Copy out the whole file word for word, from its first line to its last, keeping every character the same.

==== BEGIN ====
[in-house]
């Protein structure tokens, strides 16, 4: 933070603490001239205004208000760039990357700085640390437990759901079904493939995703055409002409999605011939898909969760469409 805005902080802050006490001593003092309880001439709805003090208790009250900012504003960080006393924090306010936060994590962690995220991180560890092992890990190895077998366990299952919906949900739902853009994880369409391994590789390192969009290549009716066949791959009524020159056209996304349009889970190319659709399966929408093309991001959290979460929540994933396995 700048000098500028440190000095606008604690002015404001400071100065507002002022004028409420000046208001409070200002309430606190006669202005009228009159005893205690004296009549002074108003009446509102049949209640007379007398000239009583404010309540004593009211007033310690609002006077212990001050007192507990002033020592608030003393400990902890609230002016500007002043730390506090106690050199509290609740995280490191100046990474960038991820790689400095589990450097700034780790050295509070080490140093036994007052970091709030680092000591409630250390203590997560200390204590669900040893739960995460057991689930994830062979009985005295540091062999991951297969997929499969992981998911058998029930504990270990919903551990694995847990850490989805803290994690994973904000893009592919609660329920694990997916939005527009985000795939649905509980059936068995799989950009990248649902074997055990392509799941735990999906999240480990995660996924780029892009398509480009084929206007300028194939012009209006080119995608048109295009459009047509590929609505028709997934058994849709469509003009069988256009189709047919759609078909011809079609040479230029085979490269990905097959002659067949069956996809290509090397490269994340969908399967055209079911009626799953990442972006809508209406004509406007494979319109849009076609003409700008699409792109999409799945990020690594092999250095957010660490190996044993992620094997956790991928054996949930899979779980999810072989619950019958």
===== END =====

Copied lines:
[in-house]
């Protein structure tokens, strides 16, 4: 933070603490001239205004208000760039990357700085640390437990759901079904493939995703055409002409999605011939898909969760469409 805005902080802050006490001593003092309880001439709805003090208790009250900012504003960080006393924090306010936060994590962690995220991180560890092992890990190895077998366990299952919906949900739902853009994880369409391994590789390192969009290549009716066949791959009524020159056209996304349009889970190319659709399966929408093309991001959290979460929540994933396995 700048000098500028440190000095606008604690002015404001400071100065507002002022004028409420000046208001409070200002309430606190006669202005009228009159005893205690004296009549002074108003009446509102049949209640007379007398000239009583404010309540004593009211007033310690609002006077212990001050007192507990002033020592608030003393400990902890609230002016500007002043730390506090106690050199509290609740995280490191100046990474960038991820790689400095589990450097700034780790050295509070080490140093036994007052970091709030680092000591409630250390203590997560200390204590669900040893739960995460057991689930994830062979009985005295540091062999991951297969997929499969992981998911058998029930504990270990919903551990694995847990850490989805803290994690994973904000893009592919609660329920694990997916939005527009985000795939649905509980059936068995799989950009990248649902074997055990392509799941735990999906999240480990995660996924780029892009398509480009084929206007300028194939012009209006080119995608048109295009459009047509590929609505028709997934058994849709469509003009069988256009189709047919759609078909011809079609040479230029085979490269990905097959002659067949069956996809290509090397490269994340969908399967055209079911009626799953990442972006809508209406004509406007494979319109849009076609003409700008699409792109999409799945990020690594092999250095957010660490190996044993992620094997956790991928054996949930899979779980999810072989619950019958």